2.3. Cell Viability

Cell viability was evaluated by the MTT assay. Cells were treated with increasing concentrations of SFN (5, 10, or 30 μM) for 24 h in 96-well plates, then incubated with 0.5 mg/mL MTT for 4 h at 37°C. The blue-violet formazan salt crystals formed were dissolved with a solubilisation solution (10% SDS, 0.01 M HCl) keeping the plates overnight at 37°C and 5% CO2 in a humidified atmosphere. The absorbance at 570 nm was measured using a multiwell plate reader (Wallac Victor2, PerkinElmer).

2.4. Analysis of mRNA Expression by RT-PCR

After 24 h treatment with SFN (1, 5, or 10 μM), total RNA was extracted from B1647 cells using Absolutely RNA Miniprep Kit according to the manufacturer’s recommendations. RNA quantification was performed using a NanoVue spectrophotometer (GE Healthcare). mRNA was reverse-transcribed into cDNA starting from 1 μg of total RNA using a high capacity RNA-to-cDNA Conversion Kit. PCR was carried out in a total volume of 20 μL containing 2 μL of cDNA, 10 μL SsoAdvanced™ Universal SYBR Green Supermix, and 1 μL (500 nM) of each primer. The specific primers used were produced by Sigma-Aldrich: AQP8 (forward sequence: TTCTCCATCGGCTTTGCCGTCA; reverse sequence: CAGCCAGTAGATCCAGTGGAAG; amplicon of 135 pb), β-actin (forward sequence: 5-AAGACCTCTATGCCAACAC-3; reverse sequence: 5-TGATCTTCATGGTGCTAGG-3), and β2-microglobulin (forward sequence: 5-ACTGGTCTTTCTACATCCTG-3; reverse sequence: 5-AGATGATTCAGAGCTCCATAG-3). β-Actin and β2-microglobulin were used as reference genes. The reaction mixtures were kept for 45 min at 45°C, 2 min at 94°C, then cycled 35 times through a program of 30 s at 94°C, 1 min at 56°C, and 1 min at 72°C; finally, the reaction was incubated for an extra 7 min at 68°C. Normalized expression levels were calculated relative to control cells according to the 2-ΔΔCT method.

2.5. Cell Transfection

B1647 cells were nucleofected with Cell Line Nucleofector™ Kit V (Amaxa Biosystems, Cologne, Germany) with Program T-019 following the manufacturer’s instructions. SiRNA against Nox4 (sequence 5-3: CAACUCAUAUGGGACAAGAtt; antisense UCUUGUCCCAUAUGAGUUGtt) and scrambled were obtained from Ambion by Life Technologies (USA). RNA silencing was obtained with 300 nM siRNA. Subsequently, cells were immediately suspended in a complete medium and incubated in a humidified 37°C/5% CO2 incubator. After 24 h, cells were used for the experiments: evaluation of Nox4 expression by Western blot analysis and intracellular ROS level measurement.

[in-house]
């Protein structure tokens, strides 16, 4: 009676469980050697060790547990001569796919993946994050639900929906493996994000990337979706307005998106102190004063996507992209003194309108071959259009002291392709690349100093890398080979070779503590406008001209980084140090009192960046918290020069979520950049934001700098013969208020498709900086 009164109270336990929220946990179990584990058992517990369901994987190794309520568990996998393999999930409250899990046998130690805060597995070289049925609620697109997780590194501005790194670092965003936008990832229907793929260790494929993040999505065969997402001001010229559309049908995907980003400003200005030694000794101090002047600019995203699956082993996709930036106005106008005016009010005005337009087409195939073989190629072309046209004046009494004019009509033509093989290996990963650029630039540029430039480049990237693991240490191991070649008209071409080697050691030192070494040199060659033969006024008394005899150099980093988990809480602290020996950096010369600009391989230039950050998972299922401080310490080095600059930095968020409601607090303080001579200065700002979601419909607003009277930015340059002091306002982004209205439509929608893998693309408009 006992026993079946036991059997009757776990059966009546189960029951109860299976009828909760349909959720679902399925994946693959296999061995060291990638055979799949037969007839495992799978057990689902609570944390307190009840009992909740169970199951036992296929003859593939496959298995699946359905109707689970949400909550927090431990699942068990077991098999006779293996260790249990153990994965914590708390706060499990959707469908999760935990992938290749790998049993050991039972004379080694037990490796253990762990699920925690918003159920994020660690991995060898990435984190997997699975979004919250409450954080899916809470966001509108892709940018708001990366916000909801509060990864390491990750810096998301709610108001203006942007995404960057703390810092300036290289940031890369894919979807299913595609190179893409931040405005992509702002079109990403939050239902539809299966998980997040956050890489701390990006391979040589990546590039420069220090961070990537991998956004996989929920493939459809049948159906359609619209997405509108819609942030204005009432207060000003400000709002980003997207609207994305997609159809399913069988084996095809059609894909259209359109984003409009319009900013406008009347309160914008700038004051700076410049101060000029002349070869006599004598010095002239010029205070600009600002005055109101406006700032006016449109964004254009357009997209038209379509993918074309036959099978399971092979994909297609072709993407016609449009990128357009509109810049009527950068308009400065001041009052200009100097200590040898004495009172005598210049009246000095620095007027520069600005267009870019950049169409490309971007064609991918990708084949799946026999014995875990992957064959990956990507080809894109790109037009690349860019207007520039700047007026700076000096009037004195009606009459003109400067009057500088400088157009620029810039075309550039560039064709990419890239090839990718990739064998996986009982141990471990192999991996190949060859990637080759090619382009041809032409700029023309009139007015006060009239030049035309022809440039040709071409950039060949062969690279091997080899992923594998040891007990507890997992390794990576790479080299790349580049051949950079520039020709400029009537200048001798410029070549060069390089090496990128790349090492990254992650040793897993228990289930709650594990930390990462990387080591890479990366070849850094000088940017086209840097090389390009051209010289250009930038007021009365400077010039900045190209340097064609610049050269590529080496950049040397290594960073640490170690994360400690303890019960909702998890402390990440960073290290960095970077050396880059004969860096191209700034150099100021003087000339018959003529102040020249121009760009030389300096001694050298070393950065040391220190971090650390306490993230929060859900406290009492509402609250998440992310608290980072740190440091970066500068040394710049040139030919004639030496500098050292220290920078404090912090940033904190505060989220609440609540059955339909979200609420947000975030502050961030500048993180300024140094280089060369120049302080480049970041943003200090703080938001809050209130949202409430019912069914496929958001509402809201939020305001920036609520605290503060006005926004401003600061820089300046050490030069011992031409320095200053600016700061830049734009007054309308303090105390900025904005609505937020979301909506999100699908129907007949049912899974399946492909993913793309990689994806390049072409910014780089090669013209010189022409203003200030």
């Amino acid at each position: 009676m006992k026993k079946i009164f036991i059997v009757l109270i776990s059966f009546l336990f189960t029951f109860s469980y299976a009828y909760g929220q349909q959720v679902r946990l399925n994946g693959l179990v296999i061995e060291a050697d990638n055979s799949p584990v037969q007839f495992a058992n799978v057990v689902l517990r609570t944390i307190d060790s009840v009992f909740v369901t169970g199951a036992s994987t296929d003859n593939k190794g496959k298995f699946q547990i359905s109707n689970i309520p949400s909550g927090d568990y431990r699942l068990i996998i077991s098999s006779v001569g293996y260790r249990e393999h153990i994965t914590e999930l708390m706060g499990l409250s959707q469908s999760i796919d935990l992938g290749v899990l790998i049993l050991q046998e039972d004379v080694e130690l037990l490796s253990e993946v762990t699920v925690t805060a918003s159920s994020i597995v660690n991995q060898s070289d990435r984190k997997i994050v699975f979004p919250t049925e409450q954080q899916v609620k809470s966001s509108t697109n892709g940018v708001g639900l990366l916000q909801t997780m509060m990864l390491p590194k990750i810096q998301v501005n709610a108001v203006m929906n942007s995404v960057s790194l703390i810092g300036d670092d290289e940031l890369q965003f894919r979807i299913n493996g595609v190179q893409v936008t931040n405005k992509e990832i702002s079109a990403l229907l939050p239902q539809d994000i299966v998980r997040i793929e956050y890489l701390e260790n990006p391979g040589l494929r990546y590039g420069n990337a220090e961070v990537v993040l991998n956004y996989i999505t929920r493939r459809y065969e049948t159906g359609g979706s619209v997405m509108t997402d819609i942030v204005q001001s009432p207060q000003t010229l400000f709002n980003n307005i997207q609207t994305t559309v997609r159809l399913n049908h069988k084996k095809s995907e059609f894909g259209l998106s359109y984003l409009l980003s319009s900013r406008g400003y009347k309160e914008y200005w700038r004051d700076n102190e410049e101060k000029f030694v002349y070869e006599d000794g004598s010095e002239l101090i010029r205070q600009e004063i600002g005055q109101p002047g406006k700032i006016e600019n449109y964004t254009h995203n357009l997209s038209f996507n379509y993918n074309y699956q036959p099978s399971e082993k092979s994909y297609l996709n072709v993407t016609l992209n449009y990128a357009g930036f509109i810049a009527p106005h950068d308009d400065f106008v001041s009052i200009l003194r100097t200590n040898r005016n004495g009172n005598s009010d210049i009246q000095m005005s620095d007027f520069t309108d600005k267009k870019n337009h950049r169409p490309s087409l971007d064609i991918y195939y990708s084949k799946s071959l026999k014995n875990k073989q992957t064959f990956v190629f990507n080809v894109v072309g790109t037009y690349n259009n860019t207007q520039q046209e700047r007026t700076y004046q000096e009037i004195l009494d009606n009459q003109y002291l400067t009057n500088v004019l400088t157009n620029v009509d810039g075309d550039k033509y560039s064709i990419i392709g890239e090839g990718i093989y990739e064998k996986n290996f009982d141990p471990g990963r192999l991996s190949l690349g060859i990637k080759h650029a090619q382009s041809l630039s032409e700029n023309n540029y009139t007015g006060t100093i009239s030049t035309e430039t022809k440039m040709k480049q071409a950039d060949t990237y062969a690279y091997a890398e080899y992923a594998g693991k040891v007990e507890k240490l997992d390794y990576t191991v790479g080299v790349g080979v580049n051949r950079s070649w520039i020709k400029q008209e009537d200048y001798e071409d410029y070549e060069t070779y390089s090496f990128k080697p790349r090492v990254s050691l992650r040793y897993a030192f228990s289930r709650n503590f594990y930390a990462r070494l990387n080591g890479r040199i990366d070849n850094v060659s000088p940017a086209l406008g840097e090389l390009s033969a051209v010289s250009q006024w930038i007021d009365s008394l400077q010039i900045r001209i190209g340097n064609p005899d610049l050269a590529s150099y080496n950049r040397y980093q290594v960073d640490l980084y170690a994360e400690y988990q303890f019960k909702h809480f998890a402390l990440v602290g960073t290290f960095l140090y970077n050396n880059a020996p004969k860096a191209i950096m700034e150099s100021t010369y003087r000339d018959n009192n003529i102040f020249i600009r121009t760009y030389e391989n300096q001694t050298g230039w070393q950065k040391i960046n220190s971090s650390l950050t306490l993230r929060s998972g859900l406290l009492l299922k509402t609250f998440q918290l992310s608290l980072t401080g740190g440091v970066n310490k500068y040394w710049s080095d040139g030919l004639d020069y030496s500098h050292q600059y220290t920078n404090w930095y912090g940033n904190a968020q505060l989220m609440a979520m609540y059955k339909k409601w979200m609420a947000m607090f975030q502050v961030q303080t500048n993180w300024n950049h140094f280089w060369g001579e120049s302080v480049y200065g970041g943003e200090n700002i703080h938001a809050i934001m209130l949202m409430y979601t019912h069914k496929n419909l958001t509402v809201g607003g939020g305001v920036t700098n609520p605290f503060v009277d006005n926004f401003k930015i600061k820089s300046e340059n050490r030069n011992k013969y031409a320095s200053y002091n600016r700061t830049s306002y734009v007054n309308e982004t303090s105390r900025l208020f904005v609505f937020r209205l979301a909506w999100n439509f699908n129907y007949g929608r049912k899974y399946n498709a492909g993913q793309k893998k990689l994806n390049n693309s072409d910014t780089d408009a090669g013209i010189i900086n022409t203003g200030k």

2.6. Electrophoresis and Western Blot Analysis

After 24 h treatment with SFN (1, 5, or 10 μM), B1647 cells (1 × 106/mL) were washed with ice-cold PBS and lysed with RIPA buffer containing mammalian protease and phosphatase inhibitor mixtures. Protein concentration of the cleared lysates was determined by Bio-Rad DC™ protein assay. Proteins (10 μg per lane) were electrophoretically separated on 4–20% SDS-PAGE Mini-Protean® TGX™ precast gels using a Mini-Protean II apparatus (Bio-Rad Laboratories) and transferred to Hybond-C nitrocellulose membrane. Nonspecific binding was avoided by incubating membranes in blocking buffer containing 5% (w/v) albumin in Tris-buffered saline (TBS)/Tween, then the nitrocellulose membranes were probed overnight at 4°C with primary antibodies (anti-AQP8, anti-Nox2, anti-phospho-VEGFR-2, anti-phospho-Akt, anti-Nox4, or anti-β-actin as internal normalizer). Nitrocellulose membranes were washed with TBS/Tween and incubated at room temperature for 1 h with horseradish peroxidase-conjugated secondary antibodies in TBS/Tween containing 5% nonfat dried milk or 5% albumin and successively washed with TBS/Tween. Chemiluminescence detection was performed using Clarity™ Western ECL Substrate. Bands were acquired with a CCD imager (ChemiDoc™ MP System, Bio-Rad Laboratories), and relative densitometric analysis were performed by using Image Lab analysis software (Bio-Rad Laboratories).

2.7. Immunofluorescence Confocal Microscopy

B1647 cells were treated with 10 μM SFN for 24 h, loaded into cytospin chambers, and centrifuged at 450 rpm for 10 min. Cells were then fixed in formaldehyde 3.7% for 15 min, washed twice with PBS, blocked with PBS/BSA 1% (w/v) for 1 h, and incubated with mouse anti-AQP8 antibody for 1 h. Consecutively, cells were treated with fluorescent goat anti-Mouse Secondary Antibody, Alexa Fluor® Plus 488 conjugated for 1 h in the dark, nuclei were stained with DAPI, and coverslips were mounted on slides. Confocal imaging was acquired by a Nikon A1 confocal laser scanning microscope (Nikon Instruments, Japan).